Chapter Two examines the wider context of globalisation, FDI and developing countries. Aspects of economic globalisation that enable the speed, volume and ease of FDI to flow across national borders are discussed as well as the political decisions and institutions that promote, influence and, at times, enforce the liberalisation of national economies in the promotion and facilitation of open global markets (Coyle, 1999; Gilpin, 2001; Peet, 2003; O’Brien and Williams, 2007; Holden, 2014). Also included are explanations as to why developing countries clamour after FDI and go to great lengths to attract it (Lipsey, 2003; Farnsworth, 2004, 2010). This leads to explorations and a review of hypothetical arguments and empirical evidence concerning the costs and potential benefits of FDI to host countries. Overall, this chapter investigates the reciprocal relationship between TNCs and developing countries as both want to extract and exploit the resources and opportunities that the other can provide (Nunnenkamp, 2002; OECD, 2002, 2008; Chang, 2003; Moran et al, 2005) and it will examine the implications that flow from this reciprocity.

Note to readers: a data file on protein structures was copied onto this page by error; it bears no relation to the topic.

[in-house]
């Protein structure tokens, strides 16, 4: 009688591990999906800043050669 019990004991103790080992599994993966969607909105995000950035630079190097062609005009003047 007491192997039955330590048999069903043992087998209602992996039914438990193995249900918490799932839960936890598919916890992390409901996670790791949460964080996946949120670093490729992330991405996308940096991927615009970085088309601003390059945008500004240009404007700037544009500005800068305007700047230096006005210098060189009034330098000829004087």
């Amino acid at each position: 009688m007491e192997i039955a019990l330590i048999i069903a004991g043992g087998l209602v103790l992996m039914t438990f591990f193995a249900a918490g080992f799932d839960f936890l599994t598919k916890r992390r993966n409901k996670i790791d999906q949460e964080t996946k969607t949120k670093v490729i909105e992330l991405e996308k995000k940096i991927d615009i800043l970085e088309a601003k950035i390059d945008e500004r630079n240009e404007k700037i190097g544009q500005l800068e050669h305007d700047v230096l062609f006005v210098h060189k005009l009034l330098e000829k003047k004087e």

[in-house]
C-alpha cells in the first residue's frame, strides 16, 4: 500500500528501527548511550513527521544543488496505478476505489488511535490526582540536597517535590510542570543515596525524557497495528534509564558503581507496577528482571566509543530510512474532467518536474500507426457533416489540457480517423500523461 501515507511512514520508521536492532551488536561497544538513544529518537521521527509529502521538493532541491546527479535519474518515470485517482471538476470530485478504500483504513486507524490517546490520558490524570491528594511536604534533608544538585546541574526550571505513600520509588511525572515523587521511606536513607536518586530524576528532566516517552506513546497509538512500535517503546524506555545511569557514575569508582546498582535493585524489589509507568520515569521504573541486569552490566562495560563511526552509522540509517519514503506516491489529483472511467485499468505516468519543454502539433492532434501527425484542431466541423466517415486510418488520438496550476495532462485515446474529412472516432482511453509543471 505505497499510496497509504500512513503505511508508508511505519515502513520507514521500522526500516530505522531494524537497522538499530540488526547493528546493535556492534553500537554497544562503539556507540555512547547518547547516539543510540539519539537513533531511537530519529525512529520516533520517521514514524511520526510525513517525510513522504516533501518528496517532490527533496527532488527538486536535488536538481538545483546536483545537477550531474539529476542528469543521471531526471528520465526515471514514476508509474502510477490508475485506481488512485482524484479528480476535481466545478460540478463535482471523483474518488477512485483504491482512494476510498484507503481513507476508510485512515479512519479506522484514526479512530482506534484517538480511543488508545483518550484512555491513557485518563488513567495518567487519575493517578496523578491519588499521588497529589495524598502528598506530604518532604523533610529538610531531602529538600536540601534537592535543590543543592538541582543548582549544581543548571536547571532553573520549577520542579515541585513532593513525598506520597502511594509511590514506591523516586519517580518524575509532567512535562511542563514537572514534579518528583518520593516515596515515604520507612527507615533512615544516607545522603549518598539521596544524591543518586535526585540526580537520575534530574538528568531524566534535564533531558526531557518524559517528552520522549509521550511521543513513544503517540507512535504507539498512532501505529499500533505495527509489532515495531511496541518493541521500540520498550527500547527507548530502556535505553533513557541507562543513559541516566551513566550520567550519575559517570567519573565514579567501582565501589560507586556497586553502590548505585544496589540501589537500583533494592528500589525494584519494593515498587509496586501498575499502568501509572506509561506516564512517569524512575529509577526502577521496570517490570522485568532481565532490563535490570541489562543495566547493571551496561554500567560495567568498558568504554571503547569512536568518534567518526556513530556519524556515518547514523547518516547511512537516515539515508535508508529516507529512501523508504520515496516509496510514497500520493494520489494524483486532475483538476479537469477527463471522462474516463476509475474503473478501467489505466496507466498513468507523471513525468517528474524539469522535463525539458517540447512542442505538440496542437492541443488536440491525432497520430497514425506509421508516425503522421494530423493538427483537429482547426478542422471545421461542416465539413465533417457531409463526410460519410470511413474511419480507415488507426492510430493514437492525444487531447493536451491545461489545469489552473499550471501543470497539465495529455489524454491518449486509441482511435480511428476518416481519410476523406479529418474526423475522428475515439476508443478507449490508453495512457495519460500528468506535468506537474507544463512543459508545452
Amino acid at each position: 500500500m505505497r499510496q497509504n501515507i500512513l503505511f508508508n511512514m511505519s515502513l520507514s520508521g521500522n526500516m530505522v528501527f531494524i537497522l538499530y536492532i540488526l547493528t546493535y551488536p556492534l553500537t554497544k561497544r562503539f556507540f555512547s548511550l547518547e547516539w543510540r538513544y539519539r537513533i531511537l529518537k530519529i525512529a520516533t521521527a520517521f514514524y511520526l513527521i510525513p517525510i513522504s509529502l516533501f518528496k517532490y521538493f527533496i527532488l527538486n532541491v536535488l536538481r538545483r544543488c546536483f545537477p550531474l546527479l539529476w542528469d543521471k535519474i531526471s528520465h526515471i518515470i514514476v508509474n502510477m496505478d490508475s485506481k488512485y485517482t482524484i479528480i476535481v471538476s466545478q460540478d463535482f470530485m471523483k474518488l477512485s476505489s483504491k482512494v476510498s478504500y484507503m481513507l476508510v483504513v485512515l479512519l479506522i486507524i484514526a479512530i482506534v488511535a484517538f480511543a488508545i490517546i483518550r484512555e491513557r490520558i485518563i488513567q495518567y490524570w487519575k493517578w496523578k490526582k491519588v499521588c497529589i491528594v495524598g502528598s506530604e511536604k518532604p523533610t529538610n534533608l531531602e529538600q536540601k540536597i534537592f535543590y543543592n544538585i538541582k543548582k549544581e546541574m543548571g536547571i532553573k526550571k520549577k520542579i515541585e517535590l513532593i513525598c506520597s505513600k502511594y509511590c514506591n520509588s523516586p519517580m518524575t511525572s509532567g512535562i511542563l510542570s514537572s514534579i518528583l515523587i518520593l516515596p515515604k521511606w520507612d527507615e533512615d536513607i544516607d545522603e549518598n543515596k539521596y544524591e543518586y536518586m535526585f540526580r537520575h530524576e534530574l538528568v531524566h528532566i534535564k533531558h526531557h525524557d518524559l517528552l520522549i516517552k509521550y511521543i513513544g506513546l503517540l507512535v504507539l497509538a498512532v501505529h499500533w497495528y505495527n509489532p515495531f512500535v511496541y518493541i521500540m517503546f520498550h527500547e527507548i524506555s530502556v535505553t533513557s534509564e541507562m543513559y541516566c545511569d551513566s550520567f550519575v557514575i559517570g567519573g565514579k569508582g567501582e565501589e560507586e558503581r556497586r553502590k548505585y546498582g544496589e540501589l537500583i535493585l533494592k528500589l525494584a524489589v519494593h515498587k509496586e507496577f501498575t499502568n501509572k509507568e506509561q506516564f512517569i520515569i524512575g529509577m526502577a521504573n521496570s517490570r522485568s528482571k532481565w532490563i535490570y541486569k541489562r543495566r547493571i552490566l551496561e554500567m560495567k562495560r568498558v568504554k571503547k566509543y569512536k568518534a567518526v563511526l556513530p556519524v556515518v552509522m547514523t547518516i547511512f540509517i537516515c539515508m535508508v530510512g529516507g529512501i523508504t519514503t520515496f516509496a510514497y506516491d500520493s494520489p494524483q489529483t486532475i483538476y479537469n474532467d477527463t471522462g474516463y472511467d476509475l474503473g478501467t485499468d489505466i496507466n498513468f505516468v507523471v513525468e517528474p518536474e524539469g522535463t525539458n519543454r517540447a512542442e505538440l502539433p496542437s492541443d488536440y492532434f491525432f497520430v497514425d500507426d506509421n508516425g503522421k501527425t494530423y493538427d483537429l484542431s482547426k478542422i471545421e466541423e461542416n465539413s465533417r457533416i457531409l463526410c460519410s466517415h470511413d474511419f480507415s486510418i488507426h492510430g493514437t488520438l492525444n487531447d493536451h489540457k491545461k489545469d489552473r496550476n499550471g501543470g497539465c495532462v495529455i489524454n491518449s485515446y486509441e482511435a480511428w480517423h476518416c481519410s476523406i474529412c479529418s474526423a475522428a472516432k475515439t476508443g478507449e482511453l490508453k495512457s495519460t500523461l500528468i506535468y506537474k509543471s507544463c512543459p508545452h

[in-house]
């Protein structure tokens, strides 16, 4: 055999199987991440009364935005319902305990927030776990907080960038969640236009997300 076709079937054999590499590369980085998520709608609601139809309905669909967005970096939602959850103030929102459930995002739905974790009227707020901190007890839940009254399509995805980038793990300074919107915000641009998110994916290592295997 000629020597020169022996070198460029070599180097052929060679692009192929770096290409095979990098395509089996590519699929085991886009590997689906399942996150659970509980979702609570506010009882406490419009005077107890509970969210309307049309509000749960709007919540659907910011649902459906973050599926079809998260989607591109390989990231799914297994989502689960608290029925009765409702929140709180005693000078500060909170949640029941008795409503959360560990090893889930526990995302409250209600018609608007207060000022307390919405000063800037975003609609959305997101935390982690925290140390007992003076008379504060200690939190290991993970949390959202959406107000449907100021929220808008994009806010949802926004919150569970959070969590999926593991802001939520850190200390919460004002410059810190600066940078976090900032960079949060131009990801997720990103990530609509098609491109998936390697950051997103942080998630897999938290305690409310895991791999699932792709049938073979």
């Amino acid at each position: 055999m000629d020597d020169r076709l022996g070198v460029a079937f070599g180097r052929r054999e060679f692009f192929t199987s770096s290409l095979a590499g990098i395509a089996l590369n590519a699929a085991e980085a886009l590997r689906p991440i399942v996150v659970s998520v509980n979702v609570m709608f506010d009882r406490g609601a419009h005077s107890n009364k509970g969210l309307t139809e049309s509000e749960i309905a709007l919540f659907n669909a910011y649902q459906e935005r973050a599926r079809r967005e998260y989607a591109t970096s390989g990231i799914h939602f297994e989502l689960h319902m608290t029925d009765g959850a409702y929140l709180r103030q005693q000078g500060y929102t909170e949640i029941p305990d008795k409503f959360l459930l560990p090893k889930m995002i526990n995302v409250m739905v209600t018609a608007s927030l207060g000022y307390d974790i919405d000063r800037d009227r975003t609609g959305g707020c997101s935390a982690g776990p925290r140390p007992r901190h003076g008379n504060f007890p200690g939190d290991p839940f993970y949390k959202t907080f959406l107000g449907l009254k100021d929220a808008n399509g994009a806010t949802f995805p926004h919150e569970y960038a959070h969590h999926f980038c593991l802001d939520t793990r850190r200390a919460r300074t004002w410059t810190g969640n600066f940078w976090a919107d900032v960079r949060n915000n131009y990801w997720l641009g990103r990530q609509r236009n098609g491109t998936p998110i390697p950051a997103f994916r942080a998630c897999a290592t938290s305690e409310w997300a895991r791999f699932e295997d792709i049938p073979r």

Chapter Three shifts the debate towards the relationship between the economy and social policy. It considers the needs and interests of business and this has implications for the social welfare of the host country (O’Connor, 1973; Offe and Ronge, 1984; Gough, 1979; Farnsworth, 2004, 2010, 2012). Business investment decisions can influence the policy decision making in host economies in important ways (Hirschman, 1970; Fisher, 1994; Fuchs, 2005; Farnsworth, 2004, 2010). The factors that serve to both propel and constrain the ability of business to influence social policy outcomes (Gough and Farnsworth, 2000; Farnsworth, 2004, 2010) are highlighted. It is argued that businesses depend upon the state in various ways just as citizens depend upon the state for social welfare (Gough, 1979; Glasberg and Skidmore, 1997; Farnsworth, 2012). However, while social welfare is helpful to business, economic growth and the competitiveness of state’s economies (Gough, 2000), mainstream development agendas continue to prioritise the needs of business and economic growth over social welfare (Marques and Utting, 2010; Farnsworth, 2010) which is conceptualised as an ‘add on’ to future economic development (Mkandawire, 2004). The issues of corporate harm, cost, crime and risk will be explored as will issues pertaining to corporate social responsibility. Following this, examinations of the role of the state to effectively implement social policies that mitigate for corporate risk and extract potential benefits are discussed. Overall this chapter explores the reciprocal relationship between social welfare and business and the implications that flow from this reciprocity.